How have your influences changed as you grow as a musician?

When I was a student at the Shepherd School of Music (Rice University), my main aspiration was to win a position with a top-tier symphony orchestra. Upon graduation, I auditioned for almost two dozen jobs around the country, coming close but never landing that top spot. Soon after I founded Apollo Chamber Players which over the course of a decade, nurtured a different, more creative side of my artistic personality. Programming and commissioning new music inspired by multicultural influences has become my main focus through Apollo. As a result, we’ve cultivated a unique niche in Houston and around the country. 

I feel passionately that to be a meaningful musician in the 21st Century, one must be actively engaged in the creation of new music, and be willing to engage with underserved communities in spreading our art form far and wide. 

What were your first musical experiences?

Some of my formative musical experiences are performing as part of Suzuki group lesson classes as a youngster. Because I was a bit younger than my classmates, I was always looking up to my fellow violinists, both figuratively and literally. 

I also recall nailing a section of a Bach Minuet by memory when I was probably 4 years old — I was so thrilled that I ran to my parents and brothers who were watching TV, jumping with excitement. They said “good job” and went back to the television program..not quite as excited as I. 

Also very young, I recall playing Jesu Joy of Man’s Desiring by J.S. Bach during a group lesson class. This piece is quite repetitive, and in my youthful mind I thought it would never end! I imagined myself throwing my violin on the ground and running out of the room, never to return.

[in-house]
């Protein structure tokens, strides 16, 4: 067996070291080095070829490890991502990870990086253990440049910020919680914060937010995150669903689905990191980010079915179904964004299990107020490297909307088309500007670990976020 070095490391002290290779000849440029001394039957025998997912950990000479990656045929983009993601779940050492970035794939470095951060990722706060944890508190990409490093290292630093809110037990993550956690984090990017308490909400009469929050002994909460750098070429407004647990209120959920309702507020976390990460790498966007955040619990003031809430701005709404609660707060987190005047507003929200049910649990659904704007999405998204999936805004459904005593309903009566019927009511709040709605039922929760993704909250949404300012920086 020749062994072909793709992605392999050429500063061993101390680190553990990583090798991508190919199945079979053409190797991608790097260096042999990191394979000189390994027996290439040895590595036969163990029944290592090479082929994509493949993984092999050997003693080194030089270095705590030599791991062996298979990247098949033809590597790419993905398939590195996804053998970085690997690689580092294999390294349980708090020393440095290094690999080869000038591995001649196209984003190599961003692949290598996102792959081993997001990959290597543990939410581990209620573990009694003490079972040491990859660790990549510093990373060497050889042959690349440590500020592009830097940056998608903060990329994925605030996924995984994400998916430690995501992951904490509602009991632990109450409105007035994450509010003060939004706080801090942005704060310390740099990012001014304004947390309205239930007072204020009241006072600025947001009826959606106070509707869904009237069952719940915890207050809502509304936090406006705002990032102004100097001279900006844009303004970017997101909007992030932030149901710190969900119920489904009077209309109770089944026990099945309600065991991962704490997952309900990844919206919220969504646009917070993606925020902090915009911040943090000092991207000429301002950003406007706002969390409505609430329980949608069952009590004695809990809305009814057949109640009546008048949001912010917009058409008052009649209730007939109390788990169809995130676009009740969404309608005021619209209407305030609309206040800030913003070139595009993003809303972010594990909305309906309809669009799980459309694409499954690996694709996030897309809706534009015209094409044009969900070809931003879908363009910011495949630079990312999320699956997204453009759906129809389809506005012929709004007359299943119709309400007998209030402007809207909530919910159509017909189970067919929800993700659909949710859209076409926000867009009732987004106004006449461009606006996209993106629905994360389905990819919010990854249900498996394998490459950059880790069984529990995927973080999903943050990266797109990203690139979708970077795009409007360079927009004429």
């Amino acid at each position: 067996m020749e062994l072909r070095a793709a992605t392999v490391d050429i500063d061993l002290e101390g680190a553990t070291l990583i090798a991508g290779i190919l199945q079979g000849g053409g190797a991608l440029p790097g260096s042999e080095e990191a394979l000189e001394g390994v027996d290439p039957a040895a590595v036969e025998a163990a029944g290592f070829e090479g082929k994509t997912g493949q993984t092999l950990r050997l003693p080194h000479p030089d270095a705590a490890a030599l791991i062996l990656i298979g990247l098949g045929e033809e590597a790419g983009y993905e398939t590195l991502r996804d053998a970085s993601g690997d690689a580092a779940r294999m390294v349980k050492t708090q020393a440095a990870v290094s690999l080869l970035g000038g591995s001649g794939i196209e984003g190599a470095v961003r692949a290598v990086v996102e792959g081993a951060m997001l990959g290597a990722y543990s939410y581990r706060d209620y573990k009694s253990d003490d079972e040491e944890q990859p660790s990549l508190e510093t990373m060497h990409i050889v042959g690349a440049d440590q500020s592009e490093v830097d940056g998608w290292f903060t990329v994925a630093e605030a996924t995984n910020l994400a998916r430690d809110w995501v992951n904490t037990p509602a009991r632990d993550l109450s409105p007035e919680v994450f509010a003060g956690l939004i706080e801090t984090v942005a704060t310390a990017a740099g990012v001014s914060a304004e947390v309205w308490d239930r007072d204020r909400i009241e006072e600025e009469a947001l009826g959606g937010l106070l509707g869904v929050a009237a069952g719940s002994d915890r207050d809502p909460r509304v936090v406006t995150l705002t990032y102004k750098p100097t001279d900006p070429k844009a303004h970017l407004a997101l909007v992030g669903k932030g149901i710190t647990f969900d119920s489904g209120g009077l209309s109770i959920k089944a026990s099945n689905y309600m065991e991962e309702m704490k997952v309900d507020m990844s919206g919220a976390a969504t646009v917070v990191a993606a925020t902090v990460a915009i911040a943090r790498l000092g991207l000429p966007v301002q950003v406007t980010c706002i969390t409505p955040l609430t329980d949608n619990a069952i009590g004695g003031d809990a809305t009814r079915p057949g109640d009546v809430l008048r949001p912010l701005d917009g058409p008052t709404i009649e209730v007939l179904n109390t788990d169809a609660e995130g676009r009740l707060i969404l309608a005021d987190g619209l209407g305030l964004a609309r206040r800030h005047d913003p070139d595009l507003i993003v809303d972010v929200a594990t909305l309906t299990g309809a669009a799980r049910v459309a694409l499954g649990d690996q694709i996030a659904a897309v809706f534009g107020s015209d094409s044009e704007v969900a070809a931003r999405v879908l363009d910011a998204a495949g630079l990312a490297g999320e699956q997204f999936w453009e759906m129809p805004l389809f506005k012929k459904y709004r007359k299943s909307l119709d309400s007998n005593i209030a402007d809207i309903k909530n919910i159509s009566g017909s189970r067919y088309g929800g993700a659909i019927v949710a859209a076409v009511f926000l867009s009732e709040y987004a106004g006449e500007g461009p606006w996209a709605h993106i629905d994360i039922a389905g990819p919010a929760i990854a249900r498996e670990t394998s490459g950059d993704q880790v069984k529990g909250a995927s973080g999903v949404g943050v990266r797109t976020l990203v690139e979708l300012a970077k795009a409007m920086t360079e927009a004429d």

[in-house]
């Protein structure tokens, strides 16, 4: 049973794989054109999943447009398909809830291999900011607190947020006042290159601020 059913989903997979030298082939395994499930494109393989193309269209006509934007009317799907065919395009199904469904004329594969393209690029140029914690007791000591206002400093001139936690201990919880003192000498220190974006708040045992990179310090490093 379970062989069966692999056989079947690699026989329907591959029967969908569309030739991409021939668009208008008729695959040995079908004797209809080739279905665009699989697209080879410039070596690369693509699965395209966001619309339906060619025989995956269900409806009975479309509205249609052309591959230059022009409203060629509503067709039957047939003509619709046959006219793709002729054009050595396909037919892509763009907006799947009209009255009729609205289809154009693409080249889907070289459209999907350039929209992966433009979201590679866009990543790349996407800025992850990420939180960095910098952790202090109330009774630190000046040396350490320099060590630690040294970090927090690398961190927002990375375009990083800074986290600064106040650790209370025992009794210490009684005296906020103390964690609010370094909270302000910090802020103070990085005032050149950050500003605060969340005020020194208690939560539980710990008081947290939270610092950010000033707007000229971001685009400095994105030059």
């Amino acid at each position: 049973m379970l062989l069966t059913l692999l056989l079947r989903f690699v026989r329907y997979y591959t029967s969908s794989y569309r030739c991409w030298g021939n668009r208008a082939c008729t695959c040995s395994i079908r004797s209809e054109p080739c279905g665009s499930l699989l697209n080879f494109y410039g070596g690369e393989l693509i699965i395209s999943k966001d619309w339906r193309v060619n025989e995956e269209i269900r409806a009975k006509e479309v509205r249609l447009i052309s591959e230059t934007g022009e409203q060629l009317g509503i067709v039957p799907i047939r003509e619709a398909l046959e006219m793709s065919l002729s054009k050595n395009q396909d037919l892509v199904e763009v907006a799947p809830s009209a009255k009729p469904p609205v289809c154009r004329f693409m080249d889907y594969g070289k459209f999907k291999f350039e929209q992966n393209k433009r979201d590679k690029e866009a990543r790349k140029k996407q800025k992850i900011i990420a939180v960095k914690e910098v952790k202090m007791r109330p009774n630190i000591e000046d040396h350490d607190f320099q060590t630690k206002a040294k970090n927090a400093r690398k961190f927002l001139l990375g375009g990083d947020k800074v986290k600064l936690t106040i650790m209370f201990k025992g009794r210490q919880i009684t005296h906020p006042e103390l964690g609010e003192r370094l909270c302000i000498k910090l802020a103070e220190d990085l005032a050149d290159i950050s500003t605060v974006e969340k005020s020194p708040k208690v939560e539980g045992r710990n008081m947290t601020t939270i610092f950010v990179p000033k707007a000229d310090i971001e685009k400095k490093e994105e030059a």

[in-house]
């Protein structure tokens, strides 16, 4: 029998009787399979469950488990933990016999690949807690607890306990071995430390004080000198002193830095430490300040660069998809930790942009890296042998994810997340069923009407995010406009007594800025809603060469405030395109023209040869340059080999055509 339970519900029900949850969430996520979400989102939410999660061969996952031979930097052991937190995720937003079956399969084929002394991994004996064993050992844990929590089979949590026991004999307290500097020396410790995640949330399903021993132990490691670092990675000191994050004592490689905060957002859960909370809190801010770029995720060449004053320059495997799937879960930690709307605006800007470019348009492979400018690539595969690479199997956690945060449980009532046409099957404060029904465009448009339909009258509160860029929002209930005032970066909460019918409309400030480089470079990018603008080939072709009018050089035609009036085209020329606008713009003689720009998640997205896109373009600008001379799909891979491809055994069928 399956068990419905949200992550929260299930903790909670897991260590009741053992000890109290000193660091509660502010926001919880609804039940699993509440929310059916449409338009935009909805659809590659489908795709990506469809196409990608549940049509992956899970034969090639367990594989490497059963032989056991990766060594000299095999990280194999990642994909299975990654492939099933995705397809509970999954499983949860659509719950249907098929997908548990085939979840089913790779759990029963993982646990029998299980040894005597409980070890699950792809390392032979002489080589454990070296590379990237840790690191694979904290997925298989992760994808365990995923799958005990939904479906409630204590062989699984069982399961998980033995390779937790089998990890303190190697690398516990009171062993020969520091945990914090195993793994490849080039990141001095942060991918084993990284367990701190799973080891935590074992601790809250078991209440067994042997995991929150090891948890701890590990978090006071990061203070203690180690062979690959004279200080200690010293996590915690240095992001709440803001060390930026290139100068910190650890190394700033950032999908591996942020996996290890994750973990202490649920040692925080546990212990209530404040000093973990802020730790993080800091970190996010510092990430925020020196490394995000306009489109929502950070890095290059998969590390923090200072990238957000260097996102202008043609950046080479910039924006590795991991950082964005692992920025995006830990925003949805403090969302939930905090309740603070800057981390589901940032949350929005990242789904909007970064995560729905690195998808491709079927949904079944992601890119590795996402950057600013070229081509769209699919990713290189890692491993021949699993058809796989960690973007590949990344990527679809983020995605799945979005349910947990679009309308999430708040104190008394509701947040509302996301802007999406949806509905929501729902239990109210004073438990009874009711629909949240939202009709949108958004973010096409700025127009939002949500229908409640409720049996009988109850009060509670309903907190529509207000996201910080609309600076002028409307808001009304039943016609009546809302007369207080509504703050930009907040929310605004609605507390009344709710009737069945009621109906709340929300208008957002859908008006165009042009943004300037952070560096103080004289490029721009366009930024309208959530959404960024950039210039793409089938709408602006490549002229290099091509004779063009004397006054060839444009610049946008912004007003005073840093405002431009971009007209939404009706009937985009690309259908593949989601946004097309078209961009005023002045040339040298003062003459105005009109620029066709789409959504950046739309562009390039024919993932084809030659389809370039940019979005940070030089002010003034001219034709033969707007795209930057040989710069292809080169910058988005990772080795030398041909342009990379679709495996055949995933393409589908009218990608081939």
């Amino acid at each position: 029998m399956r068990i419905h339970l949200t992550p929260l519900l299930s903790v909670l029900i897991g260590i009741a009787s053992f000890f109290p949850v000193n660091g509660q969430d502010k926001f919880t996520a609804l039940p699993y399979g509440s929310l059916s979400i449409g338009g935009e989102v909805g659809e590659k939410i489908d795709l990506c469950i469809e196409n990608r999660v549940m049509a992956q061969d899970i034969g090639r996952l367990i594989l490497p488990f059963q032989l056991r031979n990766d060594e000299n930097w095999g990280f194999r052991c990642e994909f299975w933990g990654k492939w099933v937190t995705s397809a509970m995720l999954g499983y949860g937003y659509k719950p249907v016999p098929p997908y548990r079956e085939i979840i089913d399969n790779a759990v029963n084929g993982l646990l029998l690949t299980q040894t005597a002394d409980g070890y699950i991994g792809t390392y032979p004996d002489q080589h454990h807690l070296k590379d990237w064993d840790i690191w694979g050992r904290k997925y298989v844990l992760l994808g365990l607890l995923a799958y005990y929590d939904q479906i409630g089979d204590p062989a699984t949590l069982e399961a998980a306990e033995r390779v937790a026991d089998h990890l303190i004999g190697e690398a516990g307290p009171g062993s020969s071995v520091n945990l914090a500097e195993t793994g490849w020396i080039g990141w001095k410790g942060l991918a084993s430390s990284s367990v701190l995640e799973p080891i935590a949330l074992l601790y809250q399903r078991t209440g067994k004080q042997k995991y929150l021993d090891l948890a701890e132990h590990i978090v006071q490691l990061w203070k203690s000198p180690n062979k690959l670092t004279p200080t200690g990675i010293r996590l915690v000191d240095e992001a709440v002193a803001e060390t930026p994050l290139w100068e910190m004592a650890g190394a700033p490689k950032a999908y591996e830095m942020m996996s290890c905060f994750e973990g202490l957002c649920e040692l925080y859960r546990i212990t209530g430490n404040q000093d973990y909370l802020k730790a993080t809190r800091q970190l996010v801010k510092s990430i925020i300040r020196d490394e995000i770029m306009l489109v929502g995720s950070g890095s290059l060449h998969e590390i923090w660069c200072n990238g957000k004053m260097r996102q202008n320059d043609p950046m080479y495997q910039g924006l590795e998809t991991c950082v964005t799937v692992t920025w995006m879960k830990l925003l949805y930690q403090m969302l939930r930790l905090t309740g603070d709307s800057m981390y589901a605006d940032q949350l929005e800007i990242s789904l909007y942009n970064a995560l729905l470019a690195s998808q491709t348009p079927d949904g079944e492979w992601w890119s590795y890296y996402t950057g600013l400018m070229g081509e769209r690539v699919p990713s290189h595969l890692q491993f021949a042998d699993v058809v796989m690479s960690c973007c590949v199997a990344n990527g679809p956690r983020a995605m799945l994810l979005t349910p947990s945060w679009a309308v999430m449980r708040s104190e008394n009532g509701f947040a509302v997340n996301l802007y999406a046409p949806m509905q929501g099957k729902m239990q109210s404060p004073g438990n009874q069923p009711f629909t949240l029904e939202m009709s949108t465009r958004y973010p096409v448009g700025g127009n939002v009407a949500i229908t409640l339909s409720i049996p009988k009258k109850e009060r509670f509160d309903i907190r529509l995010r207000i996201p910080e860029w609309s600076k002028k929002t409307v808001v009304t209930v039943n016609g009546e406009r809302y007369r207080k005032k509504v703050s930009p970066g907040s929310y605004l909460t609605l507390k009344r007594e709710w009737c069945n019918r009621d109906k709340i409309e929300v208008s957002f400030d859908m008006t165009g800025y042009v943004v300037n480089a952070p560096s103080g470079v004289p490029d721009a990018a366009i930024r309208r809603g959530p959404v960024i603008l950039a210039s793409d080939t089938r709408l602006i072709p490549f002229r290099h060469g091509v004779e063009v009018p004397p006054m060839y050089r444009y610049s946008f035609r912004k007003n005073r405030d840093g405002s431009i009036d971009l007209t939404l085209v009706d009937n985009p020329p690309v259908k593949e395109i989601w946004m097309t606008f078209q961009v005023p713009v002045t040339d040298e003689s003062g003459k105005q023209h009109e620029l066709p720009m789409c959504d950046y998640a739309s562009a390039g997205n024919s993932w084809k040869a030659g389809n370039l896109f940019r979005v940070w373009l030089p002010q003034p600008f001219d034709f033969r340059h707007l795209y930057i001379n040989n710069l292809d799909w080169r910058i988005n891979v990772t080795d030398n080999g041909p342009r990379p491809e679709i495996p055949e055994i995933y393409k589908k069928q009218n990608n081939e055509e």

Where and when are you at your most creative?

I find I’m at my most creative and “in-the-zone” while working at coffee shops. I’ve come up with a lot of our recent programming ideas while at a favorite coffee shop of mine here in Houston called Cavo Coffee. It’s well-lit with large windows and has a relaxing, positive vibe. Their lattes are second-to-none!

A number of light bulb occasions have also come to me while running, when I’m forced to live in the’s a luxury to let one’s mind wander, free from distraction.

What was the first performance you remember seeing?

When I was very young I attended summer music camps in Stevens Point (WI) and Elizabethtown College (PA). A clinician named Terry Durbin was the highlight of the summer — I remember hearing and being entranced by the tone he produced from his violin. I wanted so badly to emulate this.

Another early concert memory is seeing Itzhak Perlman perform live at Founders Hall in Hershey PA. Perlman is a legend, and it was inspiring for me to experience his musicianship at an early age. (Incidentally, I later found myself a student-colleague with his daughter, flutist Ariella Perlman, at Rice’s Shepherd School of Music.) 

WITHIN EARTH is now available for streaming or purchase through Navona Records. Click here to explore this new album.